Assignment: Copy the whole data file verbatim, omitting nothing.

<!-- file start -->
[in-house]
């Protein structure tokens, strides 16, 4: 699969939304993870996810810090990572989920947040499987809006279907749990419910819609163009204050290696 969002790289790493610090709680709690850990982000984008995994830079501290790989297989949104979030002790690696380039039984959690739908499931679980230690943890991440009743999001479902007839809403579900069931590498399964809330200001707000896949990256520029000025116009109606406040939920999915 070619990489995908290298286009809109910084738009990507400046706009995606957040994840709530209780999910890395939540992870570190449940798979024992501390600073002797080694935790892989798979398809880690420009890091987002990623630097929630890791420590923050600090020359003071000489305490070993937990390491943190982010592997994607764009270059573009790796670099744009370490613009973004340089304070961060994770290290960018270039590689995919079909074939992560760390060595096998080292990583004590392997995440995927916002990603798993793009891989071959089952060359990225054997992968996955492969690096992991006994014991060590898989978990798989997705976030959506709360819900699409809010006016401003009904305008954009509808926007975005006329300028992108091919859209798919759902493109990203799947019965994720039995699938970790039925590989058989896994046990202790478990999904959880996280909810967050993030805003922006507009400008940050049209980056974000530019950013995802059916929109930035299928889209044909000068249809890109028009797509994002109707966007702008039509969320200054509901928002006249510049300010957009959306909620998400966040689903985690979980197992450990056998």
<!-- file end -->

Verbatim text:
[in-house]
């Protein structure tokens, strides 16, 4: 699969939304993870996810810090990572989920947040499987809006279907749990419910819609163009204050290696 969002790289790493610090709680709690850990982000984008995994830079501290790989297989949104979030002790690696380039039984959690739908499931679980230690943890991440009743999001479902007839809403579900069931590498399964809330200001707000896949990256520029000025116009109606406040939920999915 070619990489995908290298286009809109910084738009990507400046706009995606957040994840709530209780999910890395939540992870570190449940798979024992501390600073002797080694935790892989798979398809880690420009890091987002990623630097929630890791420590923050600090020359003071000489305490070993937990390491943190982010592997994607764009270059573009790796670099744009370490613009973004340089304070961060994770290290960018270039590689995919079909074939992560760390060595096998080292990583004590392997995440995927916002990603798993793009891989071959089952060359990225054997992968996955492969690096992991006994014991060590898989978990798989997705976030959506709360819900699409809010006016401003009904305008954009509808926007975005006329300028992108091919859209798919759902493109990203799947019965994720039995699938970790039925590989058989896994046990202790478990999904959880996280909810967050993030805003922006507009400008940050049209980056974000530019950013995802059916929109930035299928889209044909000068249809890109028009797509994002109707966007702008039509969320200054509901928002006249510049300010957009959306909620998400966040689903985690979980197992450990056998």